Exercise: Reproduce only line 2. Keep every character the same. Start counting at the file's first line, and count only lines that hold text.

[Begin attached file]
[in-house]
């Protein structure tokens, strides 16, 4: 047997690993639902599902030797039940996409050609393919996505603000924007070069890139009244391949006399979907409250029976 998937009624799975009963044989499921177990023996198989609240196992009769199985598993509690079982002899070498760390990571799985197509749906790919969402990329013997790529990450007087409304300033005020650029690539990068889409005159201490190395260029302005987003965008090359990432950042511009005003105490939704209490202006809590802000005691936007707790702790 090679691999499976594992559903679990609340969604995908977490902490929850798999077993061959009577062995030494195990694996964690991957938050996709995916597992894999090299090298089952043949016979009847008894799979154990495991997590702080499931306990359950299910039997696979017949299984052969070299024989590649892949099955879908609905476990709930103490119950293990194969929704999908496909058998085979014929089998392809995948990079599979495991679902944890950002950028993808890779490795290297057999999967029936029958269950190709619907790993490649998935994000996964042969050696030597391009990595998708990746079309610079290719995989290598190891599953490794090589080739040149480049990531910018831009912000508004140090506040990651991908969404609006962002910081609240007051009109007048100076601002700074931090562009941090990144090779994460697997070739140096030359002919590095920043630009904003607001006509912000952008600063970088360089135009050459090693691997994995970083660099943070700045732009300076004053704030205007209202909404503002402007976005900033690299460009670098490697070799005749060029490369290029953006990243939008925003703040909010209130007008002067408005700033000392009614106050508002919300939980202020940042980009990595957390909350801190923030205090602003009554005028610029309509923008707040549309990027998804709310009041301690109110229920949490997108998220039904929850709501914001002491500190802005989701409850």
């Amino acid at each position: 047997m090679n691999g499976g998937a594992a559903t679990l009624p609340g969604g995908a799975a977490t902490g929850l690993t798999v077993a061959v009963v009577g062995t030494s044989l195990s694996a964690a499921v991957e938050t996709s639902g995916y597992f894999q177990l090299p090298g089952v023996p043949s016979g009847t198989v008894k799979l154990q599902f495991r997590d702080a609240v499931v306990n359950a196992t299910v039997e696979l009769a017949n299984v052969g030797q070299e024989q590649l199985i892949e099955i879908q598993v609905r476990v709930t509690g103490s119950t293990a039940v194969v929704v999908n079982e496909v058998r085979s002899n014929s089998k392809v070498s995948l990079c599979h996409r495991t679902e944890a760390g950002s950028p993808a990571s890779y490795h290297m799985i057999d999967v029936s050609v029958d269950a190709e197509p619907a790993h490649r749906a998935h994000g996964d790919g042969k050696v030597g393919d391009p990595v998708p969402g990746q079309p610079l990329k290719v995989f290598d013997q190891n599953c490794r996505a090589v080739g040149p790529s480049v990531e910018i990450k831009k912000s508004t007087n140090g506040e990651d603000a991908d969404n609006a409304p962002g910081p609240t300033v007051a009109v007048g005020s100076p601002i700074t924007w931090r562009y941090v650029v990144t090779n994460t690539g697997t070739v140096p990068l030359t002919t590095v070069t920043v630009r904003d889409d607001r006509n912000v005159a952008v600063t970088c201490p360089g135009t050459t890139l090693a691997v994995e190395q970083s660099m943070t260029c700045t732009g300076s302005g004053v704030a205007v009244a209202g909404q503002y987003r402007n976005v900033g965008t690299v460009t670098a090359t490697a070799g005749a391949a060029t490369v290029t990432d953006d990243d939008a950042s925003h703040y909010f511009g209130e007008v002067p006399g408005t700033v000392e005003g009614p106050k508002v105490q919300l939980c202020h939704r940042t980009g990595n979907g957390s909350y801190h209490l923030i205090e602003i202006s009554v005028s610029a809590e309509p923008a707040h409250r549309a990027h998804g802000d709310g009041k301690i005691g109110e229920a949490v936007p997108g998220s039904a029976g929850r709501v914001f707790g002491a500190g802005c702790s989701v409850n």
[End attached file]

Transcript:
């Protein structure tokens, strides 16, 4: 047997690993639902599902030797039940996409050609393919996505603000924007070069890139009244391949006399979907409250029976 998937009624799975009963044989499921177990023996198989609240196992009769199985598993509690079982002899070498760390990571799985197509749906790919969402990329013997790529990450007087409304300033005020650029690539990068889409005159201490190395260029302005987003965008090359990432950042511009005003105490939704209490202006809590802000005691936007707790702790 090679691999499976594992559903679990609340969604995908977490902490929850798999077993061959009577062995030494195990694996964690991957938050996709995916597992894999090299090298089952043949016979009847008894799979154990495991997590702080499931306990359950299910039997696979017949299984052969070299024989590649892949099955879908609905476990709930103490119950293990194969929704999908496909058998085979014929089998392809995948990079599979495991679902944890950002950028993808890779490795290297057999999967029936029958269950190709619907790993490649998935994000996964042969050696030597391009990595998708990746079309610079290719995989290598190891599953490794090589080739040149480049990531910018831009912000508004140090506040990651991908969404609006962002910081609240007051009109007048100076601002700074931090562009941090990144090779994460697997070739140096030359002919590095920043630009904003607001006509912000952008600063970088360089135009050459090693691997994995970083660099943070700045732009300076004053704030205007209202909404503002402007976005900033690299460009670098490697070799005749060029490369290029953006990243939008925003703040909010209130007008002067408005700033000392009614106050508002919300939980202020940042980009990595957390909350801190923030205090602003009554005028610029309509923008707040549309990027998804709310009041301690109110229920949490997108998220039904929850709501914001002491500190802005989701409850």